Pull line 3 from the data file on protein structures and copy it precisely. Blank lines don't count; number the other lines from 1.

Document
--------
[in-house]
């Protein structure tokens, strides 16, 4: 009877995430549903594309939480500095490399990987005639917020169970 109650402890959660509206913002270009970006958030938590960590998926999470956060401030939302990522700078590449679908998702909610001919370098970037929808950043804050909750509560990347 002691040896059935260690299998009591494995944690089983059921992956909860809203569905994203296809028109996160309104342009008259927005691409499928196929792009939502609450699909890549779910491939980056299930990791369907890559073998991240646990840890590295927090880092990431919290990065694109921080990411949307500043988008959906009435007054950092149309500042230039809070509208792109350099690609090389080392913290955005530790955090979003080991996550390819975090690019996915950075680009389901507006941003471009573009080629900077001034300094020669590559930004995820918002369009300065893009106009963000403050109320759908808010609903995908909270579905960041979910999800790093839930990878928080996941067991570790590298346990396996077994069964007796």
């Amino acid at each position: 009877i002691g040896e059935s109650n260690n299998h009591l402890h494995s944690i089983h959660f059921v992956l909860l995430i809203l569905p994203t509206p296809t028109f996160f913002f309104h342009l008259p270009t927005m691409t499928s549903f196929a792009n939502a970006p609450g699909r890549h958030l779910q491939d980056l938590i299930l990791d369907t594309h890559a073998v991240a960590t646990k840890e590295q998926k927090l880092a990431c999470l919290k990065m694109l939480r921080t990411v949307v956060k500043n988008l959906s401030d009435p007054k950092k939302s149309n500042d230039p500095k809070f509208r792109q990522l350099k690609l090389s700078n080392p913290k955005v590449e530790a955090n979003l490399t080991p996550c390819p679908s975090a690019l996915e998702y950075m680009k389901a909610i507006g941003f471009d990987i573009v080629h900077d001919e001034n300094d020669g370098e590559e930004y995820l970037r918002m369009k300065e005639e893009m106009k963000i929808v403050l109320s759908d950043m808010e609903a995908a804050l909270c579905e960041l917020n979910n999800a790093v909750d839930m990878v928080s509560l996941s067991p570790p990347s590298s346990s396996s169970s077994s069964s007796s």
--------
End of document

């Amino acid at each position: 009877i002691g040896e059935s109650n260690n299998h009591l402890h494995s944690i089983h959660f059921v992956l909860l995430i809203l569905p994203t509206p296809t028109f996160f913002f309104h342009l008259p270009t927005m691409t499928s549903f196929a792009n939502a970006p609450g699909r890549h958030l779910q491939d980056l938590i299930l990791d369907t594309h890559a073998v991240a960590t646990k840890e590295q998926k927090l880092a990431c999470l919290k990065m694109l939480r921080t990411v949307v956060k500043n988008l959906s401030d009435p007054k950092k939302s149309n500042d230039p500095k809070f509208r792109q990522l350099k690609l090389s700078n080392p913290k955005v590449e530790a955090n979003l490399t080991p996550c390819p679908s975090a690019l996915e998702y950075m680009k389901a909610i507006g941003f471009d990987i573009v080629h900077d001919e001034n300094d020669g370098e590559e930004y995820l970037r918002m369009k300065e005639e893009m106009k963000i929808v403050l109320s759908d950043m808010e609903a995908a804050l909270c579905e960041l917020n979910n999800a790093v909750d839930m990878v928080s509560l996941s067991p570790p990347s590298s346990s396996s169970s077994s069964s007796s």